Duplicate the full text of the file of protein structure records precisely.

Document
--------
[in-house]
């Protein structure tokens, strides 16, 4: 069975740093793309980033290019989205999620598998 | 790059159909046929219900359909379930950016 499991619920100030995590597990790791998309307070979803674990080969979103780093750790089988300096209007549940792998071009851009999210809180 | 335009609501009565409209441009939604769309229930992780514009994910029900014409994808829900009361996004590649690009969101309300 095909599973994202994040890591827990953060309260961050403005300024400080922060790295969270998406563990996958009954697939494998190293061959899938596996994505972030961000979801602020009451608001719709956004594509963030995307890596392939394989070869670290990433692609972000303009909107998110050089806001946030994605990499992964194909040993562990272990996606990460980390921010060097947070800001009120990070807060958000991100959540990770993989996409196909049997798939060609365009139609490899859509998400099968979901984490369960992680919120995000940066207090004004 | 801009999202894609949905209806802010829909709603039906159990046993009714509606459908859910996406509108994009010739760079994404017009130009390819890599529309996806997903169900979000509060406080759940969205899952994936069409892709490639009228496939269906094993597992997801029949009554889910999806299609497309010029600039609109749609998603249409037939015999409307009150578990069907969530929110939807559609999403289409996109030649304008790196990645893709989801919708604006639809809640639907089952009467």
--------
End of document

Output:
[in-house]
């Protein structure tokens, strides 16, 4: 069975740093793309980033290019989205999620598998 | 790059159909046929219900359909379930950016 499991619920100030995590597990790791998309307070979803674990080969979103780093750790089988300096209007549940792998071009851009999210809180 | 335009609501009565409209441009939604769309229930992780514009994910029900014409994808829900009361996004590649690009969101309300 095909599973994202994040890591827990953060309260961050403005300024400080922060790295969270998406563990996958009954697939494998190293061959899938596996994505972030961000979801602020009451608001719709956004594509963030995307890596392939394989070869670290990433692609972000303009909107998110050089806001946030994605990499992964194909040993562990272990996606990460980390921010060097947070800001009120990070807060958000991100959540990770993989996409196909049997798939060609365009139609490899859509998400099968979901984490369960992680919120995000940066207090004004 | 801009999202894609949905209806802010829909709603039906159990046993009714509606459908859910996406509108994009010739760079994404017009130009390819890599529309996806997903169900979000509060406080759940969205899952994936069409892709490639009228496939269906094993597992997801029949009554889910999806299609497309010029600039609109749609998603249409037939015999409307009150578990069907969530929110939807559609999403289409996109030649304008790196990645893709989801919708604006639809809640639907089952009467």